The votes are in and we are about half way to the finish line as four of the races will be decided in run-off elections on December 5.
The outright winners were:
- Leslie Grant (D-1), with 57.1% of the vote, defeated incumbent Brenda Muhammad. With Grant’s victory, this means that at least five of the nine member Board of Education will be new. Grant had strong support in her community and had by far the largest number of contributors of any race – and they turned out to vote. Muhammad has served with distinction and my sense is that she will continue to be a strong voice in the community.
- Nancy Meister (I) (D-4), with 65.2% of the vote, easily defeated Taryn Bowman. Ms. Meister ran on the record she established during her first term and it appears that the community approved of her efforts.
- Courtney English (I), with 61.3% of the vote, turned back a challenge from Nisha Simama. English has been an advocate for early education and placing more authority, responsibility and accountability in the hands of the schoolhouse leaders – his positions have resulted in a strong victory.
- Matt Westmoreland (D-3) ran unopposed.
- Byron Amos (I) also ran unopposed.
Congratulations to all on a job well done!
None of the four races with greater than two candidates resulted in an outright victory and all four will be decided in run-off elections on December 3. The results from last night are as follows:
- District 5 – Steven Lee who received 36.9% of the vote will face off in December against Mary Palmer who received 36.3% of the vote. Lee has the support of Mayor Reed’s super PAC, but is still plagued by previous revelations about his education credentials. Expect to hear more about this as the run-off gets under way.
- District 6 – Eshe’ Collins received 36.0% of the vote and outdistanced her nearest challenger Dell Byrd by nearly 10%. Byrd received 25.3% of the vote in the four-way race and the candidates will meet again in a run-off. Shawnna Hayes-Tavares received 23.1% and Anne McKenzie 15.4%.
- At Large 8 – Reuben McDaniel (I), the current chairman of the Board garnered the most votes in this five way election with 36.7% of the total. He will face off in December against Cynthia Briscoe Brown who received 25.8% of the votes. Mark Riley, who raised over $129 thousand in contributions (the largest amount for any Board of Education candidate) and had strong support in the business community, received 18.2% of the vote. Tom Tidwell came in with 15.1% and Dave Walker with 4.0%. Expect this race to get a lot of attention going into the run-off in December.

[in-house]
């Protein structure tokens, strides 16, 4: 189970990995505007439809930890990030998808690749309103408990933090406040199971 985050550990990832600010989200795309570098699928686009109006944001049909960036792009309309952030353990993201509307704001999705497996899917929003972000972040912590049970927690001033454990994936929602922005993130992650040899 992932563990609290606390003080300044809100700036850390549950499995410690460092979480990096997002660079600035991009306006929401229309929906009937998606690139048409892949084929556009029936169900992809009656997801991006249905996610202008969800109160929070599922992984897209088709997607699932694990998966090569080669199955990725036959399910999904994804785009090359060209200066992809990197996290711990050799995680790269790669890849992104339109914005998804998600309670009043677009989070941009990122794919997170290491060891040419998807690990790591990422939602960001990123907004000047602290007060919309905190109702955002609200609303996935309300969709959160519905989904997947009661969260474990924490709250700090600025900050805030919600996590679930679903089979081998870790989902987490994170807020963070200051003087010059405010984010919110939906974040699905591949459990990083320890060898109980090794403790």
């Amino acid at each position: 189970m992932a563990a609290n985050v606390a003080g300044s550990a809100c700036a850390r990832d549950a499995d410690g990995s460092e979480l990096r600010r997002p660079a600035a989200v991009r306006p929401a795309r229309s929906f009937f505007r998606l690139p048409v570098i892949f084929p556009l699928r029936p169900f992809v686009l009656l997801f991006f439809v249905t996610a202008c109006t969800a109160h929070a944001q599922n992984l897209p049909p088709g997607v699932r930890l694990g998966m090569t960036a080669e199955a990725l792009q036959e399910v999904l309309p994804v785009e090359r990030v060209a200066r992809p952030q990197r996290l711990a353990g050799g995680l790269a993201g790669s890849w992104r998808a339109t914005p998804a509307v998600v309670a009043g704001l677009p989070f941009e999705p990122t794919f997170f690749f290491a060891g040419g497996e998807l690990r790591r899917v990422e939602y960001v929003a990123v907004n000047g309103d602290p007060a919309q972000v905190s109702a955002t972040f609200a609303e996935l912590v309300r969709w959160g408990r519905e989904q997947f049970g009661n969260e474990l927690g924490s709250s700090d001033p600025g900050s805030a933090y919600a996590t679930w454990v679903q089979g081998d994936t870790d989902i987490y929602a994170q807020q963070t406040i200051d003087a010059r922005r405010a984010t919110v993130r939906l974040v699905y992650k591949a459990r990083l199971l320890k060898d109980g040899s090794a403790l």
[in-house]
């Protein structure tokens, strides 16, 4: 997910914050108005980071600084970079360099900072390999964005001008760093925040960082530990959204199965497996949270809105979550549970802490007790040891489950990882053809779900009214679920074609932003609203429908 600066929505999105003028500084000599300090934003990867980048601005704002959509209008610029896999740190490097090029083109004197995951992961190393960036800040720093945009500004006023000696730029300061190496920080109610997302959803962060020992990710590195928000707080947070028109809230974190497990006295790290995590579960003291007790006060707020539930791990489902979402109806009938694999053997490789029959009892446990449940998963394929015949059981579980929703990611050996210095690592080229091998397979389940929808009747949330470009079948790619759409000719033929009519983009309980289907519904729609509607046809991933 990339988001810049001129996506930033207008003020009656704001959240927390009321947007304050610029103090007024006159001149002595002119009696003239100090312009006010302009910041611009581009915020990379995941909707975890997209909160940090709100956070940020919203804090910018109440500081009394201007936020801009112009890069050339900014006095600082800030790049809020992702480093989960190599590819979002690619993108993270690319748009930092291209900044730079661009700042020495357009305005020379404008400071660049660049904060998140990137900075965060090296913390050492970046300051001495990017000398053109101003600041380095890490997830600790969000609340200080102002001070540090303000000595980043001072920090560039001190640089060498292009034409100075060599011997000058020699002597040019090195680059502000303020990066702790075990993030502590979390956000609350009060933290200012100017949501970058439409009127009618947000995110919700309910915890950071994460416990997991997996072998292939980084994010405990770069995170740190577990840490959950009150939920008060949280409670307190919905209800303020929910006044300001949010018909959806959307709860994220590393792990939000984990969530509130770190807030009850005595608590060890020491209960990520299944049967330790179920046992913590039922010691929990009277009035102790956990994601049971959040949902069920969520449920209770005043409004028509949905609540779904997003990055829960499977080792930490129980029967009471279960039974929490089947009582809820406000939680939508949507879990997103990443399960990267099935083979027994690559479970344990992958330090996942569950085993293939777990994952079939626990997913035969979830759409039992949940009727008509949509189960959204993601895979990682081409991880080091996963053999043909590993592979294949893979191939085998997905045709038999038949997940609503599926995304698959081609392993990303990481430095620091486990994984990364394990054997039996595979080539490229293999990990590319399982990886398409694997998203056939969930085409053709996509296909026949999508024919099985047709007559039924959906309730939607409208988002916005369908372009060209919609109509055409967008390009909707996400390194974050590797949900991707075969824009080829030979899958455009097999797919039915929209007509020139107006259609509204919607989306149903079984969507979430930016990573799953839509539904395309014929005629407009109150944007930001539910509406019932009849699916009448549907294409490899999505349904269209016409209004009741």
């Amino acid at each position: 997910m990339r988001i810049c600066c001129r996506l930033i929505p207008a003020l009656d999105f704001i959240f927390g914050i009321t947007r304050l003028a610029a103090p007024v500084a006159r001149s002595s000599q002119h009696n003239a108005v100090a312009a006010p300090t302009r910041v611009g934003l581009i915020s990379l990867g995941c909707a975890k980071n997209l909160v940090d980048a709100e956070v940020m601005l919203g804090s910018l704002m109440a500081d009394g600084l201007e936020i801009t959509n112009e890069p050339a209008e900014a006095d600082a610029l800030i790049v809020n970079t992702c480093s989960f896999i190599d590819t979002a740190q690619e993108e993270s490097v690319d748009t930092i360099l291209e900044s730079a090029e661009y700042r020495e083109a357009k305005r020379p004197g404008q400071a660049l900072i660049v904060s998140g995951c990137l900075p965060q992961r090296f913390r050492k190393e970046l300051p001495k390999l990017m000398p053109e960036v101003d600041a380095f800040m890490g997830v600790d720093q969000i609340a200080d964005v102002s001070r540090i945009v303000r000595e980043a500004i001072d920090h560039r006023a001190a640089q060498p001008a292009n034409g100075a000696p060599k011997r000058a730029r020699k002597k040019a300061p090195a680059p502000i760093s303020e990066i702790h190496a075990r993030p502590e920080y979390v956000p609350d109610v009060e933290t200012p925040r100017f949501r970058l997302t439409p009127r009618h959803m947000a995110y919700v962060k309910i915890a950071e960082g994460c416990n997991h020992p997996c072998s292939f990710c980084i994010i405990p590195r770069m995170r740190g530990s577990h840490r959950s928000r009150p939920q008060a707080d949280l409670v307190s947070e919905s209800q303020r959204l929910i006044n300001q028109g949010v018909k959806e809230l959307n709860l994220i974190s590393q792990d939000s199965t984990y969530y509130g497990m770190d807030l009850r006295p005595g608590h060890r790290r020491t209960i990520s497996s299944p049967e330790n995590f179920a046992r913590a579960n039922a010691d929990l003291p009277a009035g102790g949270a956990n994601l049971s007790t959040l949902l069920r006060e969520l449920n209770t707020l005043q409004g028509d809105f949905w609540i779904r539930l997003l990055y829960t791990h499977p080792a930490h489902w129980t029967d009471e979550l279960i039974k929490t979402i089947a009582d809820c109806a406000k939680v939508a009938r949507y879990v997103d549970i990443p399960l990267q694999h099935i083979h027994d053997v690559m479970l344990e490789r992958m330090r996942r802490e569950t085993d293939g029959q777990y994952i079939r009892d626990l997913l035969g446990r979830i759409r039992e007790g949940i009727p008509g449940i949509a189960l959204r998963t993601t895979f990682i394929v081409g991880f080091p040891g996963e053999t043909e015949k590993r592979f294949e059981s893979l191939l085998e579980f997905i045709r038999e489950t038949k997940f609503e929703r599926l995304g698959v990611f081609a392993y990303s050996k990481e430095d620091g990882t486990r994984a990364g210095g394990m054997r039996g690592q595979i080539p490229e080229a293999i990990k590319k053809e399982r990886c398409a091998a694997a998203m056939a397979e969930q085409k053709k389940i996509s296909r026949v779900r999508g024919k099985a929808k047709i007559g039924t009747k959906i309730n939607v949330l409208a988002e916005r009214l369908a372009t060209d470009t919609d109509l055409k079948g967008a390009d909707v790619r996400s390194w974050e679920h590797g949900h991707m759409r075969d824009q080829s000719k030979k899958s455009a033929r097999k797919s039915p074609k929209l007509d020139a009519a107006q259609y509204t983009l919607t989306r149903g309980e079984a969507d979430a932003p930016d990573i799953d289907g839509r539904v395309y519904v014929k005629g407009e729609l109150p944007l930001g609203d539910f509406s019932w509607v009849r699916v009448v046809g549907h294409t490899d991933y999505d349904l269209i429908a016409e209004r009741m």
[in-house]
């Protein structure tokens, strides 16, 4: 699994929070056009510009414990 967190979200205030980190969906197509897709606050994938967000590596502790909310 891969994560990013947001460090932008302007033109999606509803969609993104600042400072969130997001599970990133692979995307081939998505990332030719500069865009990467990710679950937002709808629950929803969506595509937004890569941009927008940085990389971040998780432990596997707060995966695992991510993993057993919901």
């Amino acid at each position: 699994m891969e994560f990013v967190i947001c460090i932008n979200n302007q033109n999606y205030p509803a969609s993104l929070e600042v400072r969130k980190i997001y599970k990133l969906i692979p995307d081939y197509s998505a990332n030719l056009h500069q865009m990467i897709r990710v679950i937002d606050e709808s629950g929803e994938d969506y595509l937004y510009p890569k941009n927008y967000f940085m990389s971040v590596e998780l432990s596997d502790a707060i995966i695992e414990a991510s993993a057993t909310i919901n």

- At Large 9 – Jason Esteves received 34.3% of the vote and will face Lori James in the run-off. James received 30.7% to earn a spot in the run-off and far outpaced the other three candidates in the race. Sean Norman received 13.0%, Ed Johnson received 11.8% and Eddie Lee Brewster received 9.7%.
A couple of thoughts on the outcomes so far:
- While there appeared to be an “anti-incumbency” mood in the electorate, only Brenda Muhammad lost outright, while incumbents Meister and English won handily with McDaniel’s going into a run-off.
- The new Board will have at least five new members and possibly six depending on the outcome of the McDaniel/Briscoe Brown run-off.
- While there was some concerns regarding the amount of money infused into the election, the candidates with the highest fund-raising totals did not necessarily win – Mark Riley’s $129 thousand (52% of the total contributions in the AL-8 race) and Brenda Muhammad’s $92 thousand (a 3:2 edge over Grant) was not sufficient to either get a spot in the run-off or win outright.
- At this point, it appears the voters simply ignored the scare tactics used against the former Teach for America candidates. English won outright, Westmoreland ran unopposed and both Esteves and Collins received the highest vote totals in their races to earn a spot in the run-off in December. It appears that voters looked to what the candidates said and did versus being swayed by outside voices.
The voters have now had their initial say and the first round has significantly changed the Board of Education composition. The run-off’s in December could result in even a more dramatic change with the potential of six new faces on the Board.
Below is the actual vote count and percentages for each race: